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Vaishnavas In Russia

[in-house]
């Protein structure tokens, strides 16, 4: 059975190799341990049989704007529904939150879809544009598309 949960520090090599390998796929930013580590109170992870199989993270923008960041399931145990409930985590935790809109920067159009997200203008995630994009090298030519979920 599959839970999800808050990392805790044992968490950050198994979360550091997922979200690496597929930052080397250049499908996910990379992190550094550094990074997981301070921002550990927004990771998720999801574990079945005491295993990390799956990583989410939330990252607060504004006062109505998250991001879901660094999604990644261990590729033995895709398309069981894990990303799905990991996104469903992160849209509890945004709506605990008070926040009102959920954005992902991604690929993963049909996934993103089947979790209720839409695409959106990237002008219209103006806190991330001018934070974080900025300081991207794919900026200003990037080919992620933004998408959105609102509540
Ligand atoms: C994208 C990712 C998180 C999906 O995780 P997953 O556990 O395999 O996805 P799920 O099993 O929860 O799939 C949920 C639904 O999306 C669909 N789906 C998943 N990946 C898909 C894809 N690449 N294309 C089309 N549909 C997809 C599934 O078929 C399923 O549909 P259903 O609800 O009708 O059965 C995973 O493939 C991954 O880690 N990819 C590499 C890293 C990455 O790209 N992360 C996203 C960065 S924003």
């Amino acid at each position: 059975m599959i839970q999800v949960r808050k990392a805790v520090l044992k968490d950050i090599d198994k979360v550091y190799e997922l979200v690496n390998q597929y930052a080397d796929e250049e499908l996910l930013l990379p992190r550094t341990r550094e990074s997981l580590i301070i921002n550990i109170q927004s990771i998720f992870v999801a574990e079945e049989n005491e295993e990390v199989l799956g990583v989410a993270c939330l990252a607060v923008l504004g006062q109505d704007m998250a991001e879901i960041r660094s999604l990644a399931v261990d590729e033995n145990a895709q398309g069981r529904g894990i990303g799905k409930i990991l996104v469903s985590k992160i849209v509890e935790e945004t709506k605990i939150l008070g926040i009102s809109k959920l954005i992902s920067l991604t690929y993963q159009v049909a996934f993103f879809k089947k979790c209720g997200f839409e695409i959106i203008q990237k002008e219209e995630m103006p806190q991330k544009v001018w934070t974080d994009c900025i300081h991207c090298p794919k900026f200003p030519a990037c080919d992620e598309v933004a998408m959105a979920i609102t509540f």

ISKCON Russia Press-center report (2000) from a research expedition to trace the history of Astrakhan (Southern Russia) Vaisnava community XVII-XIX centuries.